AES Section Meeting Reports

Conservatory of Recording Arts and Sciences - December 11, 2016

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We assembled at CRAS instructor Gerald Schoenherr's new house, where he is in the process of converting a portion of his new house into a mixing room. Gerald was gracious enough to open his doors to six interested students. He had knocked down a wall which had been put up by one of the previous owner, and now he has a rectangular space in which to treat acoustically. This is where Alex Otto (Otto Projects) came in with his expertise.

Alex spoke at length about how to make the best of a small space. Increasingly, audio professionals are working in smaller rooms. Thus, there is a demand for acoustically treating them. Alex noted that most if not all home studios suffer from similar problems: reflection and room modes. Spaces built for critical listening and spaces for living have quite different specification requirements, such as non-parallel walls. Some frequencies could be boosted or cut by up to 30dB or more in a non-treated room! The drywall may help some in mitigating very low frequencies by absorption. Alex stressed that any volume that can be gained is positive, since low frequencies cannot develop appropriately otherwise.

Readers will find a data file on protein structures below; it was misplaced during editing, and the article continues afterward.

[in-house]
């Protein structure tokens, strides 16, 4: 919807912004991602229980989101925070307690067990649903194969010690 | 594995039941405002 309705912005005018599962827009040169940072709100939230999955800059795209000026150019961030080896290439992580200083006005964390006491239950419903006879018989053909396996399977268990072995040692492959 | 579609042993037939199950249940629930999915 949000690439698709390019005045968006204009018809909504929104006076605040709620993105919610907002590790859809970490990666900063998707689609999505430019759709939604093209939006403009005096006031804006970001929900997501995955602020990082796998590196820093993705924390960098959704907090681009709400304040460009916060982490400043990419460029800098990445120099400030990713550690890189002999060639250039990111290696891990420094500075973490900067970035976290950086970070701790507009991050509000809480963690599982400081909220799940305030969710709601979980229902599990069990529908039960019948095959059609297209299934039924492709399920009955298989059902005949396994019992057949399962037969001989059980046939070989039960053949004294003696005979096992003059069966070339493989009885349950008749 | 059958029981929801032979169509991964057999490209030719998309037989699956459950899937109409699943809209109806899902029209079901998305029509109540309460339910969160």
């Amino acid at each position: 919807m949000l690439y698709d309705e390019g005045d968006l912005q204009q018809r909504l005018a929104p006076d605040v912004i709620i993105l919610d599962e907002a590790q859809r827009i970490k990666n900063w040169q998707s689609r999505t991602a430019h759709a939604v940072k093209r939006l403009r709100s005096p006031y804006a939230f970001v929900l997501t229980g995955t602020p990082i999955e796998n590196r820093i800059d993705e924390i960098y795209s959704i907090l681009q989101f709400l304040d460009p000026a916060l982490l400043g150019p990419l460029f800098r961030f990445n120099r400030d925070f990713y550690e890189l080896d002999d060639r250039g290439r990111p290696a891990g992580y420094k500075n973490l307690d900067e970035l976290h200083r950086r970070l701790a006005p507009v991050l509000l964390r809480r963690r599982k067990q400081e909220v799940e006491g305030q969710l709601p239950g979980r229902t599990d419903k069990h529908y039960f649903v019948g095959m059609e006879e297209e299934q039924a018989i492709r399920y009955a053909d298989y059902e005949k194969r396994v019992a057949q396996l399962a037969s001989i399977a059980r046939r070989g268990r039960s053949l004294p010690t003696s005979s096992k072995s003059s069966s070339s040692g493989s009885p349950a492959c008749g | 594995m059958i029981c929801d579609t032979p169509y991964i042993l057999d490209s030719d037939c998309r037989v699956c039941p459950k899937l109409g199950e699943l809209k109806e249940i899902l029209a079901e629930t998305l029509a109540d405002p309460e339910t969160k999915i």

Absorption and diffraction are the two tools that a small studio owners have to combat reflection and room modes. By strategically implementing a combination of the two throughout the room, Alex plans to combat the challenges of accurate critical listening in a home studio. Before anything is built, Alex will make careful measurement of the frequency response of the room using a specialized software (REW) and a measurement microphone. First, a tone sweep from 20Hz to 20kHz is measured to get a measurement of the peak and dips in the room frequency response.

We look forward to the finished studio build. Most importantly, we look forward to hearing the before and after treatment!

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